Arnold first became associated with Magnum Photos in 1951 and became a full member in 1957. She was based in the US during the 1950s but went to England in 1962 to put her son through school; except for a six-year interval when she worked in the US and China, she lived in the UK for the rest of her life.
Her time in China led to her first major solo exhibition at the Brooklyn Museum in 1980, where she showed the resulting images. In the same year, she received the National Book Award for In China and the Lifetime Achievement Award from the American Society of Magazine Photographers.
In later years, she received many other honours and awards. In 1995, she was made fellow of the Royal Photographic Society and elected Master Photographer – the world’s most prestigious photographic honour – by New York’s International Center of Photography. In 1996, she received the Kraszna-Krausz Book Award for In Retrospect. The following year she was granted honorary degrees by the University of St Andrews, Staffordshire University, and the American International University in London; she was also appointed to the advisory committee of the National Museum of Photography, Film & Television in Bradford, UK. She has had twelve books published.
Eve passed away in January of 2012.”
“If a photographer cares about the people before the lens and is compassionate, much is given. It is the photographer, not the camera, that is the instrument”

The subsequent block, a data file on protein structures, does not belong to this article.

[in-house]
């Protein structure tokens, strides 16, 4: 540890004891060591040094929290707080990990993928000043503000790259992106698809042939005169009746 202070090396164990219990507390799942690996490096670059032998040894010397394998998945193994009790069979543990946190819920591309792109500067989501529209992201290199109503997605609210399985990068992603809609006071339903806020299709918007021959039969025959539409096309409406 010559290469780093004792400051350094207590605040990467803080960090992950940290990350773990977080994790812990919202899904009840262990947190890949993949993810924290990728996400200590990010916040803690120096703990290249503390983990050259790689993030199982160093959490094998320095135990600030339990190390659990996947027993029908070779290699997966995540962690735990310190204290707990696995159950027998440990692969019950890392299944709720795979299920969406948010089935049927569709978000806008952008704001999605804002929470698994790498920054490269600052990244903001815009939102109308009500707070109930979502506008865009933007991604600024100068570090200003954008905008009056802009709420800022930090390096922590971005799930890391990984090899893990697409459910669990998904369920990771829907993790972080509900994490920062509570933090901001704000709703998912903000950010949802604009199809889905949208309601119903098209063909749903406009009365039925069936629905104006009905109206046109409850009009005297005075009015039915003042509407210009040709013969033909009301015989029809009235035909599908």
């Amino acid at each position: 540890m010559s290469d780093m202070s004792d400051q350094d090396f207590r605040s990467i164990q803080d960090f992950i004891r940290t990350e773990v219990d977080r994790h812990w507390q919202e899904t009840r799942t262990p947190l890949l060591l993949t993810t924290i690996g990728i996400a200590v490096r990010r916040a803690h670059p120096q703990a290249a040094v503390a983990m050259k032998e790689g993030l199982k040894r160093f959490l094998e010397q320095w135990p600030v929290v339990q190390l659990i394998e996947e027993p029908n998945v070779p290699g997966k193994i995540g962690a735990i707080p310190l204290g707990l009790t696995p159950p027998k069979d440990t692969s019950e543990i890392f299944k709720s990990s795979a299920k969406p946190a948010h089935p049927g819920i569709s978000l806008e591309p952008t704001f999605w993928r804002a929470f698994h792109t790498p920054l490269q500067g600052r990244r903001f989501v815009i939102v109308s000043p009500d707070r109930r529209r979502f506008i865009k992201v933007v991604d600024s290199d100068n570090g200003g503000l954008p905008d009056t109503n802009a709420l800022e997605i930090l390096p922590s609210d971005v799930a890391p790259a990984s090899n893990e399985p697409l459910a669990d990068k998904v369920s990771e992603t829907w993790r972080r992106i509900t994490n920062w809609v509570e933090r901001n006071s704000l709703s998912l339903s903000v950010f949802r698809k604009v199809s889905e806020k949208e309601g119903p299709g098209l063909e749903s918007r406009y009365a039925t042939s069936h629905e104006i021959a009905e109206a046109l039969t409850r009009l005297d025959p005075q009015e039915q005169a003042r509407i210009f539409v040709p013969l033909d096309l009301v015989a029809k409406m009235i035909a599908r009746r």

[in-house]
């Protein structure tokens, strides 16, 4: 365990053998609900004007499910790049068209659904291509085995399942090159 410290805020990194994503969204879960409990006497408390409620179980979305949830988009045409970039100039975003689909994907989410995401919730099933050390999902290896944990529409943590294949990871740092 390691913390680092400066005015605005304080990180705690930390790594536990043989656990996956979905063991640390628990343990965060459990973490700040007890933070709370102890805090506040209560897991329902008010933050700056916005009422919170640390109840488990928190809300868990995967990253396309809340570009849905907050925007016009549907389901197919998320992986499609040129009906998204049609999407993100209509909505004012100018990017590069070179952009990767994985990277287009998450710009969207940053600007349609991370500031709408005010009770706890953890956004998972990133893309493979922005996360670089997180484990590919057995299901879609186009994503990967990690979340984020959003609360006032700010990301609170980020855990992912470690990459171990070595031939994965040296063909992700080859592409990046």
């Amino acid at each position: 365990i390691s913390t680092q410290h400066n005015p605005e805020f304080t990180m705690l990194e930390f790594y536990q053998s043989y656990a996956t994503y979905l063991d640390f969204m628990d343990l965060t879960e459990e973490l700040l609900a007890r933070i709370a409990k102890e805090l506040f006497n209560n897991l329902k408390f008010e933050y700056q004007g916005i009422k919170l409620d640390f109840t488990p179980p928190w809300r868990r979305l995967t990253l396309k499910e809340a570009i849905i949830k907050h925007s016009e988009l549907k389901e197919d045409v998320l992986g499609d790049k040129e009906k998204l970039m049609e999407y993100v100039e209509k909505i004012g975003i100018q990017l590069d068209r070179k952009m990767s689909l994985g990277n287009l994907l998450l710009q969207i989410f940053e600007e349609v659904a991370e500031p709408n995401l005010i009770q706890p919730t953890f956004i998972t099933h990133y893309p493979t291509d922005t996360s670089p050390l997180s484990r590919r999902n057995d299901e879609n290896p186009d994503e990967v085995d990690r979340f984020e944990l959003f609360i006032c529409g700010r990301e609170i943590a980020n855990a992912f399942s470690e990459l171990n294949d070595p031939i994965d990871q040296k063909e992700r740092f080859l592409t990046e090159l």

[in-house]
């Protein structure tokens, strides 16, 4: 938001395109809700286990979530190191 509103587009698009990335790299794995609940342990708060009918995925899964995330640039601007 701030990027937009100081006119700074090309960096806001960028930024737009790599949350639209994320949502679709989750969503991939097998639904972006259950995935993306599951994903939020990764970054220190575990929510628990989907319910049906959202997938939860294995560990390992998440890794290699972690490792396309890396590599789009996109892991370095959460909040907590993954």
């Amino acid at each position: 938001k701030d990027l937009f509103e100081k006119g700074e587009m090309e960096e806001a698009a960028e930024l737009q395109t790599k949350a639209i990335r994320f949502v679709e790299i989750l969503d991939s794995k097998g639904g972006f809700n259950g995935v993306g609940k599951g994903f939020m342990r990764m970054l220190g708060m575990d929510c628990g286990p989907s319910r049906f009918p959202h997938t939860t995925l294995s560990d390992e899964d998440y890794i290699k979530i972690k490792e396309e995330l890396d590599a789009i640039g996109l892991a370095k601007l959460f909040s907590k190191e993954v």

– Eve Arnold
Simon and Regina Cooper must have seen our little A-frame in front of the blue house on Riding Road, Bulimba when we first opened the doors for business in August 2012. I remember the call from Simon to see if I was available to photograph Esther’s baptism and first birthday the following year in August 2013. I said YES, not knowing this would be the start of beautiful journey, being invited back every year to watch this vibrant little girl growing up. Every party is full of colour, fun, families, friends, FOOD and lot’s of Brazilian flavour. Many of Esther’s friends have also been at the parties from the beginning and it makes me think – how special our these friendships that form so early in life? It’s true that sometimes circumstance or parents might bring children together… However, it’s also true that you can’t fake friendship as a child and it’s an unstoppable and beautiful bond. The Cooper’s have such an amazing friendship and family network and I just love being witness to such a beautiful milestone event that celebrates more than a birthday – it celebrates LIFE! Thank you from the bottom of my heart for trusting me to capture these memories for you and I certainly hope I’ll be around for the 21st!! X
“How prime lenses differ from most lenses”…
“These days, most lenses in circulation have some kind of zoom capability. To zoom, you either twist the lens or press some buttons on the back panel of the camera. The camera then adjusts the focal length of its lens, allowing you to see things that are further away with better clarity.
Prime lenses are different. They only have one focal length. You can’t zoom in or out. You get one viewing distance, and that’s it.
The most standard prime lens is the 50mm “normal lens.” Its focal length roughly matches where your eye focuses, giving you an image that’s fairly close to what’s in front of you. There are other prime lenses too that come in all sorts of different focal lengths.”
Thank you for getting this far! We hope it’s been a worthwhile read for you and we’ll look forward to checking in next week.
Please call or email anytime if we can help.
The Hannah Photography Team:
Hannah, Olivia, Nic (and Charlie the Cat)